A superb effort from the men in blue this past weekend averted what could easily have turned into a night of terror and, ever the appreciative citizen, I just feel this deserves a mention.
It was last Sunday before dusk when I decided to make the short trip to the watering hole that’s just round the corner from where I live in Lower Crossroads, for a sundowner or two.
Pardon me, dear reader, I will not be naming this joint for fear of the reputational harm it might cause (and also so that my rivals do not have to be privy to the spaces I move around on weekends). Once inside there, I exchanged pleasantries with acquaintances before proceeding to sit and enjoy a quiet drink.
Everything seemed normal, I must say. Except that in the direction that I was facing, on the table below the TV set, were two guys I could not tell from a bar of soap, save for their attendant display of high testosterone levels, just by their expressions.
They neither had a drink at hand nor engaging in talk with anyone.
I thought nothing of it really, other than the fact that strange things happen inside township taverns.
There seems to be an unwritten law that whatever the next person says or does, their facial expressions or manner of walking, whether they drink their beer from a glass or straight from the bottle to the mouth – is really nobody else’s business.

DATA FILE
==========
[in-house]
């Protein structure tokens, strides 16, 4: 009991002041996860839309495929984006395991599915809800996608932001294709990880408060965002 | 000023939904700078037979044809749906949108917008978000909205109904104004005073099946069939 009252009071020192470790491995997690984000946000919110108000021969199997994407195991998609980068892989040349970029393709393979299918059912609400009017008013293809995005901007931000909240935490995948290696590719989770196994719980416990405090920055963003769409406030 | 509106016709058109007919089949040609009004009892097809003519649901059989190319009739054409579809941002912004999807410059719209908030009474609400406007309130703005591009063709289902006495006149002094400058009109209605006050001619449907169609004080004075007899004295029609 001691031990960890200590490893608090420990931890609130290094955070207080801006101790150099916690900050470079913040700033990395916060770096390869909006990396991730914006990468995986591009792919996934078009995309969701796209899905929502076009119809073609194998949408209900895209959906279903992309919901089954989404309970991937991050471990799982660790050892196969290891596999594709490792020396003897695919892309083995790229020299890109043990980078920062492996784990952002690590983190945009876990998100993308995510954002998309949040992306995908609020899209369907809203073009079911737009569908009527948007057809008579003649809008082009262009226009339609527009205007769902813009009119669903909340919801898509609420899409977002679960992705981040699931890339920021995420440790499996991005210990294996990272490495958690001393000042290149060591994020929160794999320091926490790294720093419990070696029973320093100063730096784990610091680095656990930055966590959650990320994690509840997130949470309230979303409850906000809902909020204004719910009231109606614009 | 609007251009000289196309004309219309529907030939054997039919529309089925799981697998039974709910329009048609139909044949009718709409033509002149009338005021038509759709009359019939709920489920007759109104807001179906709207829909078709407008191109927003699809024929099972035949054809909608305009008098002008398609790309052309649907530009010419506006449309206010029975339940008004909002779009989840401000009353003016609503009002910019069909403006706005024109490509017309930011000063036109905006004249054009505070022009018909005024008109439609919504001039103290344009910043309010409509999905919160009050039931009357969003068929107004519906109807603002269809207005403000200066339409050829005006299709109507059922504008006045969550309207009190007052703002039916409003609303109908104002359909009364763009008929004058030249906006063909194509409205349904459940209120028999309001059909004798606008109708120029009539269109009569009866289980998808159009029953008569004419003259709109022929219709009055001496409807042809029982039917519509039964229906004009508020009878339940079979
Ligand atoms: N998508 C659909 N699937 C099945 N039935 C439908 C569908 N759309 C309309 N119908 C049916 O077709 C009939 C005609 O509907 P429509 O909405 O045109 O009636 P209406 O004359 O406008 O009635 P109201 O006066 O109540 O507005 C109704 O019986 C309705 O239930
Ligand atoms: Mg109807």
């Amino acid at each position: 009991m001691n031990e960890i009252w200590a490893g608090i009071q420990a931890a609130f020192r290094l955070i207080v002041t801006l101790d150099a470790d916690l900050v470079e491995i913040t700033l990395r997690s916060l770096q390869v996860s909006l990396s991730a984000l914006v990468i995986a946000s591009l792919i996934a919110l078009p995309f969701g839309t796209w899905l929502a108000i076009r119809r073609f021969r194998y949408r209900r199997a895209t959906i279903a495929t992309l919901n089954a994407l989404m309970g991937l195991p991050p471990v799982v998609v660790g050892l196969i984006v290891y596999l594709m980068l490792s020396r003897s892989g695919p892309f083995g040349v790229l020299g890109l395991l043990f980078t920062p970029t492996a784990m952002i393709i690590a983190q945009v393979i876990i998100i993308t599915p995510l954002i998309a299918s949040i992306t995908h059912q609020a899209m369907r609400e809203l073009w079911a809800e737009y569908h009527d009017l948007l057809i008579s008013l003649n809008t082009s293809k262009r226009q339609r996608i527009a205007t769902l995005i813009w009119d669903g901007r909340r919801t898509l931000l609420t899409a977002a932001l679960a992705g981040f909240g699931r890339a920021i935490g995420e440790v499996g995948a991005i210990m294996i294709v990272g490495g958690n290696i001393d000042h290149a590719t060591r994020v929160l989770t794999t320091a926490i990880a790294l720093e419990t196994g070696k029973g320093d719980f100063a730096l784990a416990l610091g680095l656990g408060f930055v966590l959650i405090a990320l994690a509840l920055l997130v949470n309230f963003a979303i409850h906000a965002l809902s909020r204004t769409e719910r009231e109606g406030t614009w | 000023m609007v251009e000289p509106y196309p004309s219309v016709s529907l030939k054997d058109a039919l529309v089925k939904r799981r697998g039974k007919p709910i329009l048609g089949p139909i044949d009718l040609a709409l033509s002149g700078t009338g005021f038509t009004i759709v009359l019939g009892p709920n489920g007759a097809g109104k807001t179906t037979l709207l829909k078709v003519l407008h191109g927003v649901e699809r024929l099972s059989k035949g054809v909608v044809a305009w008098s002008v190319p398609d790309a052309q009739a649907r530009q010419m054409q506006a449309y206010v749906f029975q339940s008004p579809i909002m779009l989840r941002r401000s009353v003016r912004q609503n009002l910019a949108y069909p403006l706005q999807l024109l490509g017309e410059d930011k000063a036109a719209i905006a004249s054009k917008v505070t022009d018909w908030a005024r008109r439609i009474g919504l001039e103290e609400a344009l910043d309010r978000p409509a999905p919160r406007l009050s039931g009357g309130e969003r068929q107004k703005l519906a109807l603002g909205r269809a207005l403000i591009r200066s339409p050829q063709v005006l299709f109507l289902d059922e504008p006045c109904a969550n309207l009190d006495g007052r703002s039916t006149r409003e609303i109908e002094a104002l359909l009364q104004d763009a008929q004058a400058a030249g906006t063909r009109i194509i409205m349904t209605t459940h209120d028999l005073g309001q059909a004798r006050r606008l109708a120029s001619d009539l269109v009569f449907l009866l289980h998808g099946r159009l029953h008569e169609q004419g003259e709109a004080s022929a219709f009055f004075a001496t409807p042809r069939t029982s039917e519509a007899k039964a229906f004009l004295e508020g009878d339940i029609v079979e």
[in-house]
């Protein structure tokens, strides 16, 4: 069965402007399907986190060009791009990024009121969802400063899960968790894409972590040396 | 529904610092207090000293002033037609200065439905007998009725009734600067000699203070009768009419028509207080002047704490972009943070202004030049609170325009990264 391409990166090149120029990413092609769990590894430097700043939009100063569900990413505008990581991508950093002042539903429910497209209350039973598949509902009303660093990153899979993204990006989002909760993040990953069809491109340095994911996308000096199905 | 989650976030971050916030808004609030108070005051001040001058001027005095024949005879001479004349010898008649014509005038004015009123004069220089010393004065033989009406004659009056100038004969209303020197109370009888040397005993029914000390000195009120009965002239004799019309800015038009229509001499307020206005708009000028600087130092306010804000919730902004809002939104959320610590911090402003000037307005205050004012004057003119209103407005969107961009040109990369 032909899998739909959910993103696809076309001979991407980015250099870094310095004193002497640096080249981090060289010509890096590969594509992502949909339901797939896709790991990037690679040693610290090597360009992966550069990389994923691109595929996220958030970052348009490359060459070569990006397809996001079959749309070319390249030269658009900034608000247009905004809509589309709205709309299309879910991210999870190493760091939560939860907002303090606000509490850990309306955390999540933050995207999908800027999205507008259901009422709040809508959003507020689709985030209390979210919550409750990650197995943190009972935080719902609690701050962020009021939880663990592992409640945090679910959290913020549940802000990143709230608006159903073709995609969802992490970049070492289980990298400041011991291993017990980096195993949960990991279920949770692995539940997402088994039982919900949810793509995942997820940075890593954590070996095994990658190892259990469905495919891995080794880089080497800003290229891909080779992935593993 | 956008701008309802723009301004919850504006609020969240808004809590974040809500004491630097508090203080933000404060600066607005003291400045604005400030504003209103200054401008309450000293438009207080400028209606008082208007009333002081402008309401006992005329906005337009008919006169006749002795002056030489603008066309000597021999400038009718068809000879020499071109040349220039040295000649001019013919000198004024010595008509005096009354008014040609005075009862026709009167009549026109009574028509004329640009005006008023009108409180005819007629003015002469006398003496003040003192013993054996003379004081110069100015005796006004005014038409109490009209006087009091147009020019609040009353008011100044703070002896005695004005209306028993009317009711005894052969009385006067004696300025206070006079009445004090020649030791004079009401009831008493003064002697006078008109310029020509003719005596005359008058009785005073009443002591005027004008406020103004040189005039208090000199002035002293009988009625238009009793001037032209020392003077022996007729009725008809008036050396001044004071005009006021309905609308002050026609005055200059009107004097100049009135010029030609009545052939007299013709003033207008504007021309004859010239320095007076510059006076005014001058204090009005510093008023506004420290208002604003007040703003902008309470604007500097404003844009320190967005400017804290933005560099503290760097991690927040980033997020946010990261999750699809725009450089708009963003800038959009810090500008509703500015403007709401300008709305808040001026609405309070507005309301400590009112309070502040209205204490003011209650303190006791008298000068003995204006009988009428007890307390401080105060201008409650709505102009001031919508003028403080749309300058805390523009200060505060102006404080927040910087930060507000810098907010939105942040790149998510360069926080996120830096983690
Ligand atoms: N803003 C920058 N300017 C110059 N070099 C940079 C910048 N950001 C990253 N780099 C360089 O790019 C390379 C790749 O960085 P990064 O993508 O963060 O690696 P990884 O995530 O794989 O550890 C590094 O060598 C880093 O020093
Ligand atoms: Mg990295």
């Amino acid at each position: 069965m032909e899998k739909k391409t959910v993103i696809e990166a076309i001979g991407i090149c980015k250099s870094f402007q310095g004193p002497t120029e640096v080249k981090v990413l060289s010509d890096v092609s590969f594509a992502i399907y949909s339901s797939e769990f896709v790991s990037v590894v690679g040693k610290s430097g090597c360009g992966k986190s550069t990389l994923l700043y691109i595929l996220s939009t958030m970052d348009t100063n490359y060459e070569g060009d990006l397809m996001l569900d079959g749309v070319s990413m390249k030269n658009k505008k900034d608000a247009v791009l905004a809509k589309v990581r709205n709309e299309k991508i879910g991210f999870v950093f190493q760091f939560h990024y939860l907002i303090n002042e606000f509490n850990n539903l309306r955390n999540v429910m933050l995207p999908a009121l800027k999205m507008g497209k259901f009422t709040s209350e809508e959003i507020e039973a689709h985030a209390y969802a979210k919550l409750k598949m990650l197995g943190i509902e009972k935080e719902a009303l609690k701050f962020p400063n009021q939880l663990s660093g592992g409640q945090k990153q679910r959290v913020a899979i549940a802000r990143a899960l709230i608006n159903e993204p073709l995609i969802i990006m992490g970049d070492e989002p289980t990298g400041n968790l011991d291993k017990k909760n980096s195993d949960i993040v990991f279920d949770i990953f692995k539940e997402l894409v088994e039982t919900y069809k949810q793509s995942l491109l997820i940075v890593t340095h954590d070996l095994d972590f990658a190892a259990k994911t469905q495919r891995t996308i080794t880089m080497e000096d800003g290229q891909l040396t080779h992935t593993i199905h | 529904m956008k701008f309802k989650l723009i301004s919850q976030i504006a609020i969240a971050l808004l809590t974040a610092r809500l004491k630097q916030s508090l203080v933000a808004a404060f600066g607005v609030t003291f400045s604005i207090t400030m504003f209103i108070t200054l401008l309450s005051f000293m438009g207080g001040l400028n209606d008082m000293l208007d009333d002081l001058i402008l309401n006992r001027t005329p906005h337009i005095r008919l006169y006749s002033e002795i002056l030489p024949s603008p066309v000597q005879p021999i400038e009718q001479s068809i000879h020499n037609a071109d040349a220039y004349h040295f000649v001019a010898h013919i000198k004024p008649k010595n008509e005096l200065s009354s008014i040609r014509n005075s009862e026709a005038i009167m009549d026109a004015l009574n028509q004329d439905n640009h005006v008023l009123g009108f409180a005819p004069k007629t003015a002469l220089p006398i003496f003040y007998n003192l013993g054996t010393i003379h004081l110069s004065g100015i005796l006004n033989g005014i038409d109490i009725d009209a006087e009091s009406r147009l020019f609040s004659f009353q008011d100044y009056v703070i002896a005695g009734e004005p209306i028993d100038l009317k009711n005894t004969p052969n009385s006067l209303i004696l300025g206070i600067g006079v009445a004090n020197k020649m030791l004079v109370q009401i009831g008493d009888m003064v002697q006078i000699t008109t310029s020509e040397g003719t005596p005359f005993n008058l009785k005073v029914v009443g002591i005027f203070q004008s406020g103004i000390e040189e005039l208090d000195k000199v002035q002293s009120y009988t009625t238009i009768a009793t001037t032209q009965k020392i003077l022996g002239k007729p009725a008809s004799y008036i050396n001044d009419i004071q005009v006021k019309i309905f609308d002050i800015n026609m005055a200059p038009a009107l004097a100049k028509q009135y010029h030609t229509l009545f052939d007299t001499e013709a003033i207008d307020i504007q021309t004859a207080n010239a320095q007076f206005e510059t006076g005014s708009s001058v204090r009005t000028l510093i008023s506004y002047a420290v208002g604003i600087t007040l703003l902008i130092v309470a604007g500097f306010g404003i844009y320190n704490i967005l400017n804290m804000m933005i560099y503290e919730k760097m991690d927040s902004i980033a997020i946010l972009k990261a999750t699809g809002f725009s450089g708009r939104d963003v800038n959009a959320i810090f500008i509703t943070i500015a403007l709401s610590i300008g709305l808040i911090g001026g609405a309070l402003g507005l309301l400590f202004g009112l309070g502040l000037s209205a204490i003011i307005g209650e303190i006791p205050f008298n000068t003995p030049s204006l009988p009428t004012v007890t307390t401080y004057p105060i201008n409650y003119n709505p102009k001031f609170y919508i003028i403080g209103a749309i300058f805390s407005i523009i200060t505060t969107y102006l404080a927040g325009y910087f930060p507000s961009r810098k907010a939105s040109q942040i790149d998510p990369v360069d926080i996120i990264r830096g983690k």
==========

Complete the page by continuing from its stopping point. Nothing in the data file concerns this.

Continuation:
Just as well, less than two hours later, a contingent of heavily armed police stormed into the tavern and started scouring the surroundings with their eyes.
Then, within a minute, a pistol was retrieved from one of the two strange-looking fellas, much to the shock of the carousers.
Needless to say, he was immediately in handcuffs.
I later heard that his pal was arrested outside the venue as he tried to make a dash for it.
The thought of what could have befallen one or more patrons that night was not lost on most of us.
And so it was left to everyone to guess what could have been. Was the pair planning a massacre of sorts, the kind of which we have become accustomed to in this neck of the woods.
Were they there for a hit on someone? Were they going to wait until closing time, in order to rob the place? My head was in a spin, man.
After the search, as I made for the exit, I was confronted by about 13 police vans lining the street. It was an unbelievable sight.
Here I was, having gone to this place to enjoy a drink and now exiting like a movie star, under the glare of the blue lights, with sirens blazing.
This was not how I had planned my Sunday.
As I said earlier, mine is just to send out a heartfelt word of thanks to the Philippi East Saps for their swift response, tip-off or no tip-off.
As one police officer put it: “Sizama ukukhusela nina madoda qha nina aniyiqondi lonto.”
I admit to being one of those who are quick to lambaste the cops for what seems to be a lackadaisical attitude.
But spare a thought for the enormous pressure these fellow South Africans work under, with limited resources, all in the name of safeguarding us all.
They go to the most dangerous of areas, and, in the process risking their lives, when the onslaught is real out there.
Some do not survive; killed for their weapons. These attacks on them occurs even as they are off-duty. Think Constable Ncedo Katoyi, recently shot dead during an ambush, during which he and a colleague were attending to a complaint in Site C, Khayelitsha. Criminals are a despicable lot.